Juvenile Justice

Law Students Train Teens to Staff Youth Court in Seattle Focused on Traffic Infractions

A youth traffic court staffed by 22 high school students in Seattle will begin hearing cases on March 26.

Seattle University law students have trained the teens to act as judges, prosecutors, defense lawyers, bailiffs, court clerks and jurors, the Seattle Times reports. Defendants will receive creative sentences; punishments could include writing an essay or apology or performing community service.

Teens who go before the court must admit their crime, agree to participate, and be under age 18. After the sentence is completed, teens will see their tickets dismissed, with no marks on their driving records.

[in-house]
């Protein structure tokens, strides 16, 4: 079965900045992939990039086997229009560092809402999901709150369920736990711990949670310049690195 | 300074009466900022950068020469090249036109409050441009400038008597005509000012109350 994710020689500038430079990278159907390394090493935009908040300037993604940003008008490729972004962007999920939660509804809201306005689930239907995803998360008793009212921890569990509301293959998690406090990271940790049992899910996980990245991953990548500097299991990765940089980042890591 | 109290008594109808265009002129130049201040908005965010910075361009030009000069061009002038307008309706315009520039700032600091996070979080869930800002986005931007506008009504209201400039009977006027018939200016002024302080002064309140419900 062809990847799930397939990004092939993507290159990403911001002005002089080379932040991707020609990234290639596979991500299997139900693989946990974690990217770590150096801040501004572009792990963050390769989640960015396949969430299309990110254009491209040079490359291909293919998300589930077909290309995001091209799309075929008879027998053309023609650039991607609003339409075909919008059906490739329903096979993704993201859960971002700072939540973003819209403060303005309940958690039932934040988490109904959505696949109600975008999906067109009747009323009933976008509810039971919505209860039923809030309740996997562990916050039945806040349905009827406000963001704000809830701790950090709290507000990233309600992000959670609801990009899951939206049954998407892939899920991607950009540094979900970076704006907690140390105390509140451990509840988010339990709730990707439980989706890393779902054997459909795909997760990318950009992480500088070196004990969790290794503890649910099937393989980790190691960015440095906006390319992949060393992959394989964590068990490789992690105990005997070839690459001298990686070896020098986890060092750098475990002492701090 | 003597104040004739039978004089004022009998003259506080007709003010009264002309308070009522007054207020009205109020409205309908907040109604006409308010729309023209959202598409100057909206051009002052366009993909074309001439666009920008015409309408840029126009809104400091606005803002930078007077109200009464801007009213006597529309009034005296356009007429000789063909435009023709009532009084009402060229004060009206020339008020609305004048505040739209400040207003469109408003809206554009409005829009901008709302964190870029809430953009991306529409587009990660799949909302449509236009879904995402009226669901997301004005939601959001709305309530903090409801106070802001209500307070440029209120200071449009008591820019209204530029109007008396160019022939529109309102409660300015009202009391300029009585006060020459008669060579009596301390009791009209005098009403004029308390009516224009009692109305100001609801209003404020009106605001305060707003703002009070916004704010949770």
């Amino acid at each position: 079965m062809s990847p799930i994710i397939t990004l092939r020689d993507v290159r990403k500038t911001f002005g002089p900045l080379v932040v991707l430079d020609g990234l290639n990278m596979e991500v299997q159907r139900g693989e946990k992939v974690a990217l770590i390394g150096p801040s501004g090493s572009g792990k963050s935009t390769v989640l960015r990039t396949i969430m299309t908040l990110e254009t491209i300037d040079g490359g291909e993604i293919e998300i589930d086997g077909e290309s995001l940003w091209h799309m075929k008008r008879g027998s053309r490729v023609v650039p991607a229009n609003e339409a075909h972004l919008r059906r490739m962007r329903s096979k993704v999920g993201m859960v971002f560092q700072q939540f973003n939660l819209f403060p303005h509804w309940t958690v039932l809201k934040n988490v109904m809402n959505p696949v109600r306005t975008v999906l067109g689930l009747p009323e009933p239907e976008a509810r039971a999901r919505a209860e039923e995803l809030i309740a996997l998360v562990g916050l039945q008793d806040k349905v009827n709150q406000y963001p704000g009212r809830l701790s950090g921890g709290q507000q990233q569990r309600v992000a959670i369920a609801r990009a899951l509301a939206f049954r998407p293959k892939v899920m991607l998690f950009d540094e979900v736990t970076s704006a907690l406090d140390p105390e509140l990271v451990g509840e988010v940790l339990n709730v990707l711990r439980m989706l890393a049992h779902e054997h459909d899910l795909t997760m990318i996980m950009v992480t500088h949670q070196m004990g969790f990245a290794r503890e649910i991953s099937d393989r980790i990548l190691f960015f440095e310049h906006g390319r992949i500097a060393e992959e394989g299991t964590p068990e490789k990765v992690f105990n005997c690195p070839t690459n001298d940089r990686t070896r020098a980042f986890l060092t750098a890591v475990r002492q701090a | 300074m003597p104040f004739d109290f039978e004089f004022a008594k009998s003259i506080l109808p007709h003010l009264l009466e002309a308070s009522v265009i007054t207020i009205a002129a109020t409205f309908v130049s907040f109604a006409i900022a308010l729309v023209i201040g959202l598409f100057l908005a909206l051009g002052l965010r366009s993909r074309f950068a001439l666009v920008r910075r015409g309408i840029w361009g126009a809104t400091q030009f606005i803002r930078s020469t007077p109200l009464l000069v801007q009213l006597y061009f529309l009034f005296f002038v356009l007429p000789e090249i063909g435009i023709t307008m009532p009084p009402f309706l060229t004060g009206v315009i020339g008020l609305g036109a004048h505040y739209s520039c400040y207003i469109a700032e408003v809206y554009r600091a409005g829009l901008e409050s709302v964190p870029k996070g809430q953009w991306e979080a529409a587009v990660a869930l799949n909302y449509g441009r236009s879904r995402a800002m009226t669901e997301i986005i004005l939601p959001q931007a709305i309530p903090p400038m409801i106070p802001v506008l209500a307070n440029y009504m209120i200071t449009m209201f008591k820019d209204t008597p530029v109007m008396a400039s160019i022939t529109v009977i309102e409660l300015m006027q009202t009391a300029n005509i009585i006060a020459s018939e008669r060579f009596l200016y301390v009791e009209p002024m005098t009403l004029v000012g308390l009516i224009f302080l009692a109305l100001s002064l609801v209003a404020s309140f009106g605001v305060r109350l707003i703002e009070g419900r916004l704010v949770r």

Margaret Fisher, a co-director of the Seattle youth traffic court, wrote the ABA’s curriculum for youth courts in 2000, the story says. She tells the Seattle Times that youth courts “are the best way for young people to learn about fairness and justice.”

The number of youth courts in the country has risen from about 78 in 1994 to more than 1,000 today. Some focus on criminal cases and others on truancy, Fisher tells the newspaper.

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